Published: Fri, May 19, 2017
Entertaiment | By Minnie Bishop

US, EU to meet next week in Washington to discuss aviation threats

US, EU to meet next week in Washington to discuss aviation threats

IATA estimates that banning electronics on flights from Europe to the United States would cost travelers more than $1 billion.

A ban on flights from Europe would affect 65 million people per year on close to 400 daily flights.

"An expanded electronics ban would disproportionately affect airlines' most profitable customers-business travelers", Harteveldt continues.

A WORK-AROUND: After the initial laptop ban on flights from the Middle East, some airlines devised a workaround. "In 2016, 31 million passengers departed European airports on flights to the US of which 3.5 million were connecting from flights that originated outside of Europe".

Alexandre de Juniac, the director general of the International Air Transport Association, also warned about the concentration of lithium battery-powered devices in a letter to the U.S. homeland security secretary, John F. Kelly, and European transport commissioner, Violeta Bulc.

It appears, however, that European Union officials were unconvinced by the USA argument for adding new flights to the ban, either because they discounted the security risk or because they believed that adequate screening measures were already in place.

There is also the question of the relative safety of keeping a large number of electronics with lithium batteries, which have been known to catch fire, in the cargo area.

A senior USA homeland security official met Wednesday with European Union officials to discuss a likely expansion of a ban on carry-on laptops and electronic devices on US -bound flights, after President Donald Trump disclosed highly classified intelligence to Russian Federation about a laptop-related terrorism plot.

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In March, US authorities introduced restrictions on passengers taking laptops onto flights from Turkey, Morocco, Jordan, Egypt, the United Arab Emirates, Qatar, Saudi Arabia and Kuwait, amid suggestions the US spooks had uncovered a bomb plot using a laptop.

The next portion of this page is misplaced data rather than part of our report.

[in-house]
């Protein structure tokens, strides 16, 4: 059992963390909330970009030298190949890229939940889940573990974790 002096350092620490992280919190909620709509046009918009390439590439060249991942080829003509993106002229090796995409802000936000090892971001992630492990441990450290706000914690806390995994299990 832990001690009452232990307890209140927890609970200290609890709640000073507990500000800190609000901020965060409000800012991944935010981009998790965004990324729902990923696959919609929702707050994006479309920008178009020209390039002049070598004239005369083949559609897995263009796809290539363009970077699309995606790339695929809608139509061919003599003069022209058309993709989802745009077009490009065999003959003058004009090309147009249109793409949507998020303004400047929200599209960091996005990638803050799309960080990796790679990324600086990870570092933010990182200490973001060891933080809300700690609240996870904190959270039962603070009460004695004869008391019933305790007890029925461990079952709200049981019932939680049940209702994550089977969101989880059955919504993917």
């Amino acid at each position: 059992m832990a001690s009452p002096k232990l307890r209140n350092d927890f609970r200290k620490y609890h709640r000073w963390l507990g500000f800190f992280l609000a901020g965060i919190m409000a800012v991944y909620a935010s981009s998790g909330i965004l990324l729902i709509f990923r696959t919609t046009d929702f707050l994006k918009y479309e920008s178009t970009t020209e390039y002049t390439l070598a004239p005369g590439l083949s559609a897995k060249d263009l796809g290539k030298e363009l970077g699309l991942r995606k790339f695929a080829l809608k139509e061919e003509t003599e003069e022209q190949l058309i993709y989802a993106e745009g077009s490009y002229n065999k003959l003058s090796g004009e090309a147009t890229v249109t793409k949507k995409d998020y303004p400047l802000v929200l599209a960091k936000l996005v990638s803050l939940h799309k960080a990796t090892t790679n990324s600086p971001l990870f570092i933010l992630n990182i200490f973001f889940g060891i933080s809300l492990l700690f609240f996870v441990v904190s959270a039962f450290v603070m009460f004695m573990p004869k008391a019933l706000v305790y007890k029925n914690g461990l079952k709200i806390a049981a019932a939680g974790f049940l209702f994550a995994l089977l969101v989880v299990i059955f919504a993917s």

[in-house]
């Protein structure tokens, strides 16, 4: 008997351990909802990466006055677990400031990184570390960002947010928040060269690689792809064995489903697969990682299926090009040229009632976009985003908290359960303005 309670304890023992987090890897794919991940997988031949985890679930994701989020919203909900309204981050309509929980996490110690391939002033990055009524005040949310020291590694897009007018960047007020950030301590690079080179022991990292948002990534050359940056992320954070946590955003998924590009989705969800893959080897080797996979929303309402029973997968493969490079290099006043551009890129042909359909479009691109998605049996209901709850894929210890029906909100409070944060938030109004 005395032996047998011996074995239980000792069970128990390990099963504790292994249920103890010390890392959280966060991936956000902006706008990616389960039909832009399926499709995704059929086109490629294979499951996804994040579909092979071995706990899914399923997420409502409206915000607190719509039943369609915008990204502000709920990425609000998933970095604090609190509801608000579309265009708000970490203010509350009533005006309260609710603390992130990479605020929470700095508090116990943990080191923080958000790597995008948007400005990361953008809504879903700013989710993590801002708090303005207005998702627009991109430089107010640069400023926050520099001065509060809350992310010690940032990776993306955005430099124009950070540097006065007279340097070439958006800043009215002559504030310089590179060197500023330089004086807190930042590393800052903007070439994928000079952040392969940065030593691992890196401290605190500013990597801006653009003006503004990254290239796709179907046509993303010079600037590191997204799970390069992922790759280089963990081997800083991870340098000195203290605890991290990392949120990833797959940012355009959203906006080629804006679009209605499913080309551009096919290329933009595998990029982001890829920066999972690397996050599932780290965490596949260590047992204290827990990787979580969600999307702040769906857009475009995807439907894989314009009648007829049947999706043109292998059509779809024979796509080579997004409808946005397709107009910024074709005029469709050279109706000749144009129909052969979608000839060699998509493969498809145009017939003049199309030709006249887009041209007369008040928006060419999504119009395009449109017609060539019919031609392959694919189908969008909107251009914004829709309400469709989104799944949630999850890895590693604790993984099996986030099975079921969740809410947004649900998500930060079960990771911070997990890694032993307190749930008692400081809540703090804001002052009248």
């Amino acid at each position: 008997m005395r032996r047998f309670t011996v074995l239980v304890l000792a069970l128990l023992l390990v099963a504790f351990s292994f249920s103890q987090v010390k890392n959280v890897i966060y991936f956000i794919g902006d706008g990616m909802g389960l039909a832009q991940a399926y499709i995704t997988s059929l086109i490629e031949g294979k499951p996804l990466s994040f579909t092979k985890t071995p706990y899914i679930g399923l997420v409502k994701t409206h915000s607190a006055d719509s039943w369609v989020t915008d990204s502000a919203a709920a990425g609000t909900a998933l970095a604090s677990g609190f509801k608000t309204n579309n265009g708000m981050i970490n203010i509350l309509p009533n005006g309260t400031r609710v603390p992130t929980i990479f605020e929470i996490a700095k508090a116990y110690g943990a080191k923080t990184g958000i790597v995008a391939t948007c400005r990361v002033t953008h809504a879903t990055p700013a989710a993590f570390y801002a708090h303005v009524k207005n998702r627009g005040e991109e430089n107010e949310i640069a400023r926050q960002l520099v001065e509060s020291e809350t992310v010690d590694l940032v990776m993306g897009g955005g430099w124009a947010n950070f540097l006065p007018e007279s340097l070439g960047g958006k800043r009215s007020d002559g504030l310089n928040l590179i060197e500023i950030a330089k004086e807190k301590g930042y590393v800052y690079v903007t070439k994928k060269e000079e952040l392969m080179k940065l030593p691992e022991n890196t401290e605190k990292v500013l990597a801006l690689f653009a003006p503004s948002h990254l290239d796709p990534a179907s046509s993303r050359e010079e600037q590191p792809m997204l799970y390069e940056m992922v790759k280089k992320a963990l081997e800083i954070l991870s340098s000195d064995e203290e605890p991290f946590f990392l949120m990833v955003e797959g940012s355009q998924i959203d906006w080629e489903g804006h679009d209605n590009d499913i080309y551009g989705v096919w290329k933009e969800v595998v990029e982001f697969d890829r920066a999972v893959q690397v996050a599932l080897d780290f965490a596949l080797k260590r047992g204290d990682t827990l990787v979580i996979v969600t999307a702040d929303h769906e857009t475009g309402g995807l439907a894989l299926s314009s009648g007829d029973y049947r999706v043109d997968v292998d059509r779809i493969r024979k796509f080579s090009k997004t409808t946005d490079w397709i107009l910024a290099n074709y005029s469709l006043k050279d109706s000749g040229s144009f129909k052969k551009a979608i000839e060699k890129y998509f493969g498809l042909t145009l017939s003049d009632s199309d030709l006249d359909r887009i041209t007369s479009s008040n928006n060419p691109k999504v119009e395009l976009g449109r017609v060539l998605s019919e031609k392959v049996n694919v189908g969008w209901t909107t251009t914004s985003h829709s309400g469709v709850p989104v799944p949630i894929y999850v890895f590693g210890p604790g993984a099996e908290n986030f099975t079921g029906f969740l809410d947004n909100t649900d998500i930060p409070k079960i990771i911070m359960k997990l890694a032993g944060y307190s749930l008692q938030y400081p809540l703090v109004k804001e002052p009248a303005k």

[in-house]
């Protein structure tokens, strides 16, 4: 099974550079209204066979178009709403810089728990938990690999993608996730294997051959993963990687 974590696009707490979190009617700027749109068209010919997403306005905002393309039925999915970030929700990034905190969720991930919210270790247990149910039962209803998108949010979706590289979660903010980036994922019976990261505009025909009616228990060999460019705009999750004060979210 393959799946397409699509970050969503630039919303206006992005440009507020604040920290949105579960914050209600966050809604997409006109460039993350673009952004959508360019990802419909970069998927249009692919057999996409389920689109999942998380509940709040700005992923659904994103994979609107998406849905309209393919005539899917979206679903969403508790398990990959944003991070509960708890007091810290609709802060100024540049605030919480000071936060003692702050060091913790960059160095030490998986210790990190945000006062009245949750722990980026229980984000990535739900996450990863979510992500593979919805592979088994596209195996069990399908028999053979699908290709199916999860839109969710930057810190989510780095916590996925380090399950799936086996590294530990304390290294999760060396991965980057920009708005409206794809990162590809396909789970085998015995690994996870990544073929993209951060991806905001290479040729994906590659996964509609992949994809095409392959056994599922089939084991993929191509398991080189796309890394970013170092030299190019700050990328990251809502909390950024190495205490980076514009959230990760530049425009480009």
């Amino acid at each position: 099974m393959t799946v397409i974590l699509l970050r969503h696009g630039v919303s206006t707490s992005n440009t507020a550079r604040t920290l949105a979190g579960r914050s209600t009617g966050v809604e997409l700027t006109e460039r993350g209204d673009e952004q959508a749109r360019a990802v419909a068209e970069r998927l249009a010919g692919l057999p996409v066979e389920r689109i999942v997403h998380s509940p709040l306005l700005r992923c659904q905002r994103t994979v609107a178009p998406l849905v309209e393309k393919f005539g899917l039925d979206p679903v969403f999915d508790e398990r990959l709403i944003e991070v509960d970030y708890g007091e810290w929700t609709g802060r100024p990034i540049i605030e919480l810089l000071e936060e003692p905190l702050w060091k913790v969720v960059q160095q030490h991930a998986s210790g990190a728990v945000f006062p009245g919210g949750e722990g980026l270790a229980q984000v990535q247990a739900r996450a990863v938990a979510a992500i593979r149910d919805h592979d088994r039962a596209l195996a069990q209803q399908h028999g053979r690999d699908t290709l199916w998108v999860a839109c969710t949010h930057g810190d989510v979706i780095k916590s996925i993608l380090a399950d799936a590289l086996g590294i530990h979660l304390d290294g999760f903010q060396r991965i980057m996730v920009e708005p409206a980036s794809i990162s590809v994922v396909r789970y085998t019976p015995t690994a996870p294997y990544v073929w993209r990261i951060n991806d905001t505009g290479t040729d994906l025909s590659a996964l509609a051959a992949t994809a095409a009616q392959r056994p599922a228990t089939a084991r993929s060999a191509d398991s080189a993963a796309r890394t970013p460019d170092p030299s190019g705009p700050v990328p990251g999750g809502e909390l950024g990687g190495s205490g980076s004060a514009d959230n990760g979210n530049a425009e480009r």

New security measures could result in major logistical disruptions at airports, and airlines might face reduced demand for lucrative tickets.

Britain followed with a similar ban applying to incoming flights from six Middle East and North African countries. Carriers would also face additional liabilities if personal electronic devices are lost or stolen.

The original ban, put in place in March, banned large electronics, like laptops, in airline cabins on USA - and UK-bound flights from several predominantly Muslim nations. The reports say that the terrorists may not have the ability, however, to remotely detonate the explosives, and that security officials say a bomb in the cargo hold of a plane might do less damage than one in the cabin. Of course, apparently some over eager airline employees had official signs printed up claiming the ban was already in place (leading to later apologies). Tablets and laptops must be stowed in checked baggage. Travis Katz, co-founder and CEO of Trip.com, tells Travel Agent that imposing a ban "sends a signal of distrust to a region we've long enjoyed warm relations with".

"If some flights' options allow certain electronics or provide substitutes", Surry said, "it may sway the traveler's decision about which airline to fly".

Australian Prime Minister Malcolm Turnbull said on Tuesday Canberra is considering banning electronic devices on flights from some West Asian countries.

U.S. authorities banned passengers on direct flights to the United States from 10 airports in 8 countries from bringing laptops, tablets.

Now, extrapolate what would happen when all the larger devices were taken out of the cabin and thrown in the hold with the rest of the luggage.

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